Last June, I joined the team at True Voice Media. I had previously worked at a marketing agency, so I thought I already understood the role of social media and all its capabilities. I spent a lot of my time writing posts for various social channels and scheduling them into content calendars. After posts were published, I would document how many likes, shares, and comments each one got, as well as read through the hundreds of comments to analyze the consumers’ sentiment.
The process of managing social media became pretty mundane. I often look back and wonder why on earth I continued to pursue a career in it…
But I’m so glad that I did continue because, in just a few months of working at True Voice Media, I’ve learned what comes next: The really cool things!
Most importantly, I’ve learned how to help companies apply a social-first digital strategy to achieve real, attainable business goals…or in other words, how to become a social business.
I get asked a lot of questions about my job and the kind of work we do; e.g.
From my family;
“What exactly is it that you do again?”
From my friends;
“Do you just sit on Facebook all day?”
Even some of our clients, in the beginning, are at a loss with how the role of social media will play into its business. I get it, most people who do not work in the industry just don’t know what can be done on social media beyond organic posting. But it gets pretty exhausting having to explain myself again and again.
So for those who don’t quite understand what it’s like to work in the industry, I’ve listed the most common social media misconceptions and cleared them up for you.
The Top 3 Social Media Misconceptions
Misconception #1: Posting organically to social media is enough to generate sales.
What I now know:
Simply posting to Facebook and Twitter everyday will not guarantee that your intended audience will see you. Neither will it suddenly cause your business to double its sales. Organic social media management is a must for businesses to do if they want to have clear, consistent messaging. But in today’s age of saturated content and news feed algorithms, it’s hard to make a real impact in a short amount through organic social media.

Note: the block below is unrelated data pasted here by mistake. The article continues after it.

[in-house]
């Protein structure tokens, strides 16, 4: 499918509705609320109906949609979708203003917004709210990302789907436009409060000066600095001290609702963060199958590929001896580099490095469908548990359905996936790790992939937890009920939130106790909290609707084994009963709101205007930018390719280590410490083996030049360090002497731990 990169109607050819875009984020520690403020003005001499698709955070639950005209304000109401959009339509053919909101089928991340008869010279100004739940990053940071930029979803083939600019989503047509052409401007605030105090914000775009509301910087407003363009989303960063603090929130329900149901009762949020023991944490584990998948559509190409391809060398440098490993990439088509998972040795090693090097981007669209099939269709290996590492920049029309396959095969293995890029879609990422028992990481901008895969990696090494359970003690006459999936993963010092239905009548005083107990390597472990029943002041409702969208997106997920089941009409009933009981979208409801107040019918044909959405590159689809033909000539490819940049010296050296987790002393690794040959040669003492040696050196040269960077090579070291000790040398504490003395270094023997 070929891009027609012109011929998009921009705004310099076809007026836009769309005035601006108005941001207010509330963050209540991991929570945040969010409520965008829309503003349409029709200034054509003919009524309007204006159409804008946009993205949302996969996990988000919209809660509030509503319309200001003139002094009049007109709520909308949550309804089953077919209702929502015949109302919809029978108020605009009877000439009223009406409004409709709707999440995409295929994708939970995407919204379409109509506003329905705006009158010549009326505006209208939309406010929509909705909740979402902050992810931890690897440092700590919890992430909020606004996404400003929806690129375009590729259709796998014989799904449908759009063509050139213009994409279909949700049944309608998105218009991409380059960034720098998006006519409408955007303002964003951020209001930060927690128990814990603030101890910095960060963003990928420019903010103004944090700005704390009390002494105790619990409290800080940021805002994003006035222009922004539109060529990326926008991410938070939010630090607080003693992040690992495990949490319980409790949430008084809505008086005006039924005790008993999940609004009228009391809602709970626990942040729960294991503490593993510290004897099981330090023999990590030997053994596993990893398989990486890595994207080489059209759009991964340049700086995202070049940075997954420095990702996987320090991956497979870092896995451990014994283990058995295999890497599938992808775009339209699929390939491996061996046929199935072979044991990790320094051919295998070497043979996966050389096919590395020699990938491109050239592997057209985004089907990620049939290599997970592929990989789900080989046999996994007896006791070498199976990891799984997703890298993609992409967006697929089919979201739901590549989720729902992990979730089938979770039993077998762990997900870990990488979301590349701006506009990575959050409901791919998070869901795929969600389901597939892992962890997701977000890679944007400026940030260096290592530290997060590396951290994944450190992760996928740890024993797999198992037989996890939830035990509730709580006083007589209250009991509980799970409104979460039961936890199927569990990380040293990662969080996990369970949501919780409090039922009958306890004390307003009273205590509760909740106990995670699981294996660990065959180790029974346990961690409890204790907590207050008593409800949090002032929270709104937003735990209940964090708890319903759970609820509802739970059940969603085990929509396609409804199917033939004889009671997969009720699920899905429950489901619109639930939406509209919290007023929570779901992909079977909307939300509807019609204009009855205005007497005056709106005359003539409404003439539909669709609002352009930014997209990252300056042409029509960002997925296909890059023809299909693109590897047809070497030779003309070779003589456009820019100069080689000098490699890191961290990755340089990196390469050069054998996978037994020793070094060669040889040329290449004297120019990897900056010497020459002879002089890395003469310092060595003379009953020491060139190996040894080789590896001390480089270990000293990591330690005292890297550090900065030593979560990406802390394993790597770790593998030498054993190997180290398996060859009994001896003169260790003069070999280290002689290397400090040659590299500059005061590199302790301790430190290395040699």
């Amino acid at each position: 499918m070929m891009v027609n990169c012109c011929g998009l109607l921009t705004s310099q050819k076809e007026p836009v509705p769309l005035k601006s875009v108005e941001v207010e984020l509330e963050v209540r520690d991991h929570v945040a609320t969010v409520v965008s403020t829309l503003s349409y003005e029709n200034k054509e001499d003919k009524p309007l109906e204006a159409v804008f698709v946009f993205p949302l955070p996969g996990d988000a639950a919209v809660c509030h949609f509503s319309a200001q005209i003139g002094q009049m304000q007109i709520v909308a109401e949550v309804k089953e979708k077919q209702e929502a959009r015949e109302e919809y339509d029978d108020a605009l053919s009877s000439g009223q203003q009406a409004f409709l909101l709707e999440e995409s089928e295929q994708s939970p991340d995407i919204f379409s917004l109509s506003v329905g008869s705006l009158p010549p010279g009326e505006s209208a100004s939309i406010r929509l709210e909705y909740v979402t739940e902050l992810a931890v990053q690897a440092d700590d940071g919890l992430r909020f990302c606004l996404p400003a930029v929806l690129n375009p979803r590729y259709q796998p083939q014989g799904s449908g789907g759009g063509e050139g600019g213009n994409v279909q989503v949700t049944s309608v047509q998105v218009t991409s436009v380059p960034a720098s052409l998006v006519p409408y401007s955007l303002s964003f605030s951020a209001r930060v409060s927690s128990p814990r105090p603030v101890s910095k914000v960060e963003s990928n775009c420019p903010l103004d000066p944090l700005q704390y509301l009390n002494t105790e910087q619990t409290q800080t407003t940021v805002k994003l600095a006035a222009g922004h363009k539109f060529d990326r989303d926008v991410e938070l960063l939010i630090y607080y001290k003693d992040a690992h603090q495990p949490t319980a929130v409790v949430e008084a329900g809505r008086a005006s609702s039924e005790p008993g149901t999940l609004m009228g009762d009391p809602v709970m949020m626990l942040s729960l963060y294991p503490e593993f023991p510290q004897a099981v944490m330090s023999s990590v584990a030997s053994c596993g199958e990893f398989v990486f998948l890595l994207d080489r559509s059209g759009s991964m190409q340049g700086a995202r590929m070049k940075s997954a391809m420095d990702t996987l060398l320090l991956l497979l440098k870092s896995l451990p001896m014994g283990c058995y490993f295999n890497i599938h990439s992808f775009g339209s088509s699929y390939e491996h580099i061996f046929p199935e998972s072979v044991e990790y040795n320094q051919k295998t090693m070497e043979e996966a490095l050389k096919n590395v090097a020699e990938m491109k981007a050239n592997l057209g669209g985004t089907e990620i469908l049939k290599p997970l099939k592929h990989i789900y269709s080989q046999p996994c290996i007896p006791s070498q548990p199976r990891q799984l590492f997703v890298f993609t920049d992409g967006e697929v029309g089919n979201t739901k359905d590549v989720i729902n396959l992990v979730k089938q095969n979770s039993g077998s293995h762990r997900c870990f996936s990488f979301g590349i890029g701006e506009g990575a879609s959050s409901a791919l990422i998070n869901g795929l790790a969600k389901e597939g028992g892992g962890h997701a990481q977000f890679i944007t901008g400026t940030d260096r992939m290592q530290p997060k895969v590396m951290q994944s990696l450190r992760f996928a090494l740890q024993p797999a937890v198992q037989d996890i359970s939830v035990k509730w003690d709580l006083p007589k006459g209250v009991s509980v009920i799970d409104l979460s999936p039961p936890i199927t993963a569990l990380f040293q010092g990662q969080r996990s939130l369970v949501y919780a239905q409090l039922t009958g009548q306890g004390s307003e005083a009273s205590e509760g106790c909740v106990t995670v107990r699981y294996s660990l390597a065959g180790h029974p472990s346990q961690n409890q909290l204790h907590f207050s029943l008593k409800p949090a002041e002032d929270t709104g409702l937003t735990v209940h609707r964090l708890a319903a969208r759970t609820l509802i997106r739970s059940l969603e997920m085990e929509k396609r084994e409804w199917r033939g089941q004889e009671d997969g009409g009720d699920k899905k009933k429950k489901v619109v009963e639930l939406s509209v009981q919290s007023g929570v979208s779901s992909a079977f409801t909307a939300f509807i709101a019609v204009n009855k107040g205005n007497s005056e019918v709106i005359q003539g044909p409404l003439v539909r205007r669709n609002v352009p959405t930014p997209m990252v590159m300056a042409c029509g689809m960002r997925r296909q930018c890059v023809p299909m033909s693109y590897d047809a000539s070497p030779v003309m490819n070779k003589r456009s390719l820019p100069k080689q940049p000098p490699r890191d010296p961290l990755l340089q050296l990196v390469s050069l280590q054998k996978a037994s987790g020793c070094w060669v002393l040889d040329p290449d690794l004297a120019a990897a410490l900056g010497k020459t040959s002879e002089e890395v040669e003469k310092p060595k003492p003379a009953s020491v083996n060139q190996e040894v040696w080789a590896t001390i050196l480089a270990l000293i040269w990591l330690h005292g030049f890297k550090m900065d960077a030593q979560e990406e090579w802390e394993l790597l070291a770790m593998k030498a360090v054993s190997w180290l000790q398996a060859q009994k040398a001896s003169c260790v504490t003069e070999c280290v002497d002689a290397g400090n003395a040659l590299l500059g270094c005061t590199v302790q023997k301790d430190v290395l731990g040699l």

There’s also no science behind posting to social media. People like to speculate about how many times is best to post to each platform and what times of the day have the most traffic. But to be blunt, it really doesn’t matter. No one is going to notice if you forget to post one day, or if you post more than usual one day.
The only way to ensure that your content is getting in front of the right people is to use paid social campaigns. You have the ability to chose your audience (based on any demographic you can imagine) and hit them with content as aggressively as your budget will allow. The benefits are that your ads are guaranteed to be shown to your intended audience without getting lost in news feed algorithms. This way you can generate big results in a specific amount of time, no matter if your goal is for awareness, traffic, or conversions.
Misconception #2: You must be using all the latest social tools.
What I now know: